So far, I have found seven editions in our collections that were published by the famous Ming Dynasty bibliophile Mao Jin 毛晉 (1599-1659). If there is one publishing house whose name will be familiar to those with an interest Chinese books, it will be his: the Jiguge 汲古閣, originally called Lüjunting 綠君亭.
Mao Jin started to collect books in his youth, and had family money to support his interest. If he was unable to acquire a Song edition, he would make a tracing of it (影宋鈔本) for his library, thus preserving the text and appearance of a number of editions that were subsequently lost. At an early stage of his publishing career he produced editions of the Thirteen Confucian Classics 十三經 and the Seventeen Dynastic histories 七十史, supposedly because of a dream he had while taking the provincial examination in 1627, in which a dragon appeared bearing two pennants, one inscribed with the word jing 經 (classics) and the other with shi 史 (histories). As the dragon is a symbol of the emperor, and the dream occurred at around the time of the Chongzhen 崇禎 emperor’s accession, Mao Jin took this as a divine command to start printing them.
All this is recounted in Fang Chao-ying’s entry for Mao Jin in Hummel’s Eminent Chinese of the Ch’ing period (565-566), and further details of Mao Jin’s life and work are too well-known to repeat – there are many accessible accounts both in print and on the internet.
Mao Jin’s publications are a joy to book collectors and scholars owing to the excellence of both their recension and production. In the Bodleian collections, one in particular stands out, his edition of Four Tang poets 唐人四集 which I catalogue as follows:
唐人四集 / (明)毛晉編
線裝6冊 ; 30公分
1. 歌詩編 : 四卷集外詩一卷 / (唐)李賀撰
2. 唐英歌詩 : 三卷 / (唐)吳融撰. – 清康熙四十一年洞庭席啟寓琴川書屋刊「唐詩百名家集」本
3. 唐風集 : 三卷 / (唐)杜荀鶴撰
4. 竇氏聯珠集 : 一卷 / (唐)竇常, (唐)竇牟, (唐)竇群, (唐)竇庠, (唐)竇鞏撰 ; (唐)褚藏言輯
The first printed leaf of the copy is the so-called “cover page” (fengmian 封面). This often gets called a “title-page” by western writers (including me), but wrongly so, as it serves a different purpose. Traditionally, booksellers would spread out their books on tables inside the shop or even on the street, and the “cover-page” was designed to attract attention to them. This is why they so often contained mendacious attributions to famous authors or distinguished publishers.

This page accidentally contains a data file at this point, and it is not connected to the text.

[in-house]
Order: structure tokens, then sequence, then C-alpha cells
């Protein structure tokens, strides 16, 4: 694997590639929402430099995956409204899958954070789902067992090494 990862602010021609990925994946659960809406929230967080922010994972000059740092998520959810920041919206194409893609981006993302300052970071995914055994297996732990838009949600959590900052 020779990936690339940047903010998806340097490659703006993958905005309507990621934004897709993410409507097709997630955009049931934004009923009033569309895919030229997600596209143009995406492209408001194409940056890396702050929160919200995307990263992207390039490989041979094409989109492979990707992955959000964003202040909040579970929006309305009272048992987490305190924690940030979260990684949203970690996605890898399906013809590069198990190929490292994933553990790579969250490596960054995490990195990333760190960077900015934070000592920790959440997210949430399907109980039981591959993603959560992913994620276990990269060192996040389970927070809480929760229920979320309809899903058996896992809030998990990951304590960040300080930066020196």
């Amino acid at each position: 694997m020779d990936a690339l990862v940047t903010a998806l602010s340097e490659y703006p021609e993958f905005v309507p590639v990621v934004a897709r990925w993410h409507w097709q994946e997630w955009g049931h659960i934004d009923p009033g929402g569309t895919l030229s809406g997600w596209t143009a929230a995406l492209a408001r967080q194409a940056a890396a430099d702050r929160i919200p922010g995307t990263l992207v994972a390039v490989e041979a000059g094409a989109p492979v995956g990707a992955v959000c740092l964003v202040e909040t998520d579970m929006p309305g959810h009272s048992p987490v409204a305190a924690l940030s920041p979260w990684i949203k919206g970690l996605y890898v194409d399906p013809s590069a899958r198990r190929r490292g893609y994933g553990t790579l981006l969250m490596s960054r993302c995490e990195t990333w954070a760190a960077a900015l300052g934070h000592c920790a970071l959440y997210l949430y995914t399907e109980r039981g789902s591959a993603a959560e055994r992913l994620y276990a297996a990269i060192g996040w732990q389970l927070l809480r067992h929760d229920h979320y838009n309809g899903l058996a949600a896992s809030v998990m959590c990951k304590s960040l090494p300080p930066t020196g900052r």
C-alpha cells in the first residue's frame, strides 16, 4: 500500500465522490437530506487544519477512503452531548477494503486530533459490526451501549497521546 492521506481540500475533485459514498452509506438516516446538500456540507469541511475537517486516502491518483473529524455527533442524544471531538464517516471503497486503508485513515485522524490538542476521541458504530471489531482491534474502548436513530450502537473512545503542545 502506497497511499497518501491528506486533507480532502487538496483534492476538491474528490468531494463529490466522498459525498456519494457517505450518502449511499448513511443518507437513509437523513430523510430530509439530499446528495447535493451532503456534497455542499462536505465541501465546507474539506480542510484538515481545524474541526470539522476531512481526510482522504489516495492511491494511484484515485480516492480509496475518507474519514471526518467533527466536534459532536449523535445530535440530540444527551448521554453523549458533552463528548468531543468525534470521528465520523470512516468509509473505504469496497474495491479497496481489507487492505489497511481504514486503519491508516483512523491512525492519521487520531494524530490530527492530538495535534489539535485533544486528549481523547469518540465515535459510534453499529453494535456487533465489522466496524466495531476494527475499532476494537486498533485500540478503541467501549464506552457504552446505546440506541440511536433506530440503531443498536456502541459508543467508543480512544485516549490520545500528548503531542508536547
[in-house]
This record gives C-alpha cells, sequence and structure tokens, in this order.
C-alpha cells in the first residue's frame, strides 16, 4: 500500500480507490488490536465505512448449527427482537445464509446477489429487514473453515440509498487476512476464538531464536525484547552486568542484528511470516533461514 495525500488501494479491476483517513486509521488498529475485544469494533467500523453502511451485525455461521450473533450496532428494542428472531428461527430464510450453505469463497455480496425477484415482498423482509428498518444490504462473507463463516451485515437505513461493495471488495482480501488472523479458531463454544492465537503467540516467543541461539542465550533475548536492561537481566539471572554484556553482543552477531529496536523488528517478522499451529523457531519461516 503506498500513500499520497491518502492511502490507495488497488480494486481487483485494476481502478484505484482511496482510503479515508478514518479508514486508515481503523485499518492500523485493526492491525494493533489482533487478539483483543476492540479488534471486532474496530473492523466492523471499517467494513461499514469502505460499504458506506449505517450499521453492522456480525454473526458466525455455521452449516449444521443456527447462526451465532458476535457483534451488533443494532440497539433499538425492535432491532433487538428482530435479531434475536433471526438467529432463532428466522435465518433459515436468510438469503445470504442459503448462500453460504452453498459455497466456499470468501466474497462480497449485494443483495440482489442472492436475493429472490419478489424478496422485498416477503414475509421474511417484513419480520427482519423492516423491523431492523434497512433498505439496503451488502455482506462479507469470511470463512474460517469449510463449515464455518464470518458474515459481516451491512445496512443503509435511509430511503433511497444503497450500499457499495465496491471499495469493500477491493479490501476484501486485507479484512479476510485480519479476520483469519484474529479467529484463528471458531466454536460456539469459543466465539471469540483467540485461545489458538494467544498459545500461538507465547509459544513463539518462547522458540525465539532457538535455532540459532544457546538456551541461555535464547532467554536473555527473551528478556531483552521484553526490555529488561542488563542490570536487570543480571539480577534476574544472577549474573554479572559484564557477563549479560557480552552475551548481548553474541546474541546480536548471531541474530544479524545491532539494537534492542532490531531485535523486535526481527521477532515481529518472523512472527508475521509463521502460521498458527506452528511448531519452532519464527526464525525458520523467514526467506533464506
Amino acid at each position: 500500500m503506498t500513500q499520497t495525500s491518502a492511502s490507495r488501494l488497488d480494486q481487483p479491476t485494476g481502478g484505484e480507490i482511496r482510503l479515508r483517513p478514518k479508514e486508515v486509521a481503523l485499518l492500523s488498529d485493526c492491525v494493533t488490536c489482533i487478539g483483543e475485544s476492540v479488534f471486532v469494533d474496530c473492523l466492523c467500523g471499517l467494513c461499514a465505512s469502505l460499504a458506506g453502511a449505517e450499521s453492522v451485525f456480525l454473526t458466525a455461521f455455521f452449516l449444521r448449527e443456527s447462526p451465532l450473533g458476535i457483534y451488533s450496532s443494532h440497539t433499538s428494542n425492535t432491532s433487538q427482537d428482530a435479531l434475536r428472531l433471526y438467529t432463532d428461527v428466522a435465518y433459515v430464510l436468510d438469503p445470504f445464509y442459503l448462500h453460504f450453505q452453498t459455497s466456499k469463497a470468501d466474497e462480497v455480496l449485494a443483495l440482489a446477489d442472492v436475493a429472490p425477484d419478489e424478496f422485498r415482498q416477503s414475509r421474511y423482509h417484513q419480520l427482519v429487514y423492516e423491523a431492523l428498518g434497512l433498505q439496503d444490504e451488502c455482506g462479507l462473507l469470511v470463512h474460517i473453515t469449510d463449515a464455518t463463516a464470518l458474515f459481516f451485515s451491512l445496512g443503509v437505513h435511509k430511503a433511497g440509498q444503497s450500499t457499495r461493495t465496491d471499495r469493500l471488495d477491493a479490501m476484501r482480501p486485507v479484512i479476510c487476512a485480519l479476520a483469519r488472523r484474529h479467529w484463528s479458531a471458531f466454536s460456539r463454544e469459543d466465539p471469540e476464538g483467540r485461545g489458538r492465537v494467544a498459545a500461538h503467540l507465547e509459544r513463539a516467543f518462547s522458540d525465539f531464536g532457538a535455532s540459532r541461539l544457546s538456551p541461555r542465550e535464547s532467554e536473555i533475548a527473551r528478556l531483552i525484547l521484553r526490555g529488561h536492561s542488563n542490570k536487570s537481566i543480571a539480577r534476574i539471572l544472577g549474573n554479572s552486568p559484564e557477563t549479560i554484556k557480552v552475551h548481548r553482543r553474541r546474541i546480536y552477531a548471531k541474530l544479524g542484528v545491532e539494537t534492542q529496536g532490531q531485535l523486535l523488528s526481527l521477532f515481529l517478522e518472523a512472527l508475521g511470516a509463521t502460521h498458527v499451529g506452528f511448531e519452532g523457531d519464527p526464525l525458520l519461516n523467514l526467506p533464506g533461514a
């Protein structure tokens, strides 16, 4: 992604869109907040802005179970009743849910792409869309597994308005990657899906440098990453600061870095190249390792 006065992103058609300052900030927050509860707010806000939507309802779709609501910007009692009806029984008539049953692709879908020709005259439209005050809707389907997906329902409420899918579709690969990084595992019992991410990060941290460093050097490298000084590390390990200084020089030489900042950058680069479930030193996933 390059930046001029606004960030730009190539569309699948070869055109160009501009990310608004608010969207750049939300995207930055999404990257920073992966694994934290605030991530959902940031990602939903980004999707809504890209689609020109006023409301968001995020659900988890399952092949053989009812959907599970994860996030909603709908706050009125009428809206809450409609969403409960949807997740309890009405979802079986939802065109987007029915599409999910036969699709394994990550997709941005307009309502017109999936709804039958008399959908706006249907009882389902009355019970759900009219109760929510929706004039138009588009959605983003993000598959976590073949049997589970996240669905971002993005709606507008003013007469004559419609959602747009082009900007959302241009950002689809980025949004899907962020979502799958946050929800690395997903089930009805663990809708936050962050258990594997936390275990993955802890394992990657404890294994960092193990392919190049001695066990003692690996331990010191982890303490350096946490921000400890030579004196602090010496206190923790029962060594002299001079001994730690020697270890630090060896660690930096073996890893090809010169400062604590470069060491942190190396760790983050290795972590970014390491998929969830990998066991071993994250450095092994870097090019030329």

The cover page of Backhouse 477 is visible only with difficulty, as it was encapsulated in a doubled leaf of the interleaving paper when the book was restored in Peking – I will discuss this procedure below.
But we can just see the attribution of the editing work and printing (correct, in this case) to Mao Jin, corroborated by two of his seals: 「毛氏正本」 and 「汲古閣」.
This is a scholarly edition, and was clearly owned by a scholar. This is evident from the annotations throughout the second work in the copy, the poems of Wu Rong. According to a manuscript colophon after the table of contents, the copy was originally owned my a “Mr Xu of Wucheng” 吴城徐氏, but as it lacked the poems of Wu Rong, these were supplied from a different edition as described above. The writer of the colophon has taken the trouble to compare the two editions, and to note the discrepancies in his own copy and supply what is lacking, including the short biography of the author at the end of the text.
Here is the colophon and the first page of the text – the image also shows some of the annotations:
It is tempting to speculate on the identity of the writer, who signs himself “Jingxi” 景溪 in the eighth month of 1770 乾隆庚寅, with the seal “Huaidong” 懷東.
The Backhouse Collection contains many books that were formerly in imperial collections and owned by famous scholars and statesmen, and it is possible that “Jingxi” may be Xi Ao 席鏊 (字景溪), a juren 舉人 graduate of 1729 who rose to the Grand Secretariat and knew a thing or two about poetry. The timing fits reasonably well, although the date of his death is not recorded, nor are the words “Huaidong” 懷東 on the seal. I have reproduced this and the other owners’ seals in my list, but unfortunately have not been able to identify any of the owners, nor to read all the seals with any certainty.
Backhouse 477 is one of many books in the Backhouse Collection which were restored in Peking in the closing years of the Qing dynasty before being sent to Oxford from 1913 onwards. These books are models of the traditional art of Chinese book restoration at its height, and I used them when preparing the translation referred to at the end of my piece on Sinica 41. In fact, only by studying them was I able to understand what the Chinese manual was referring to.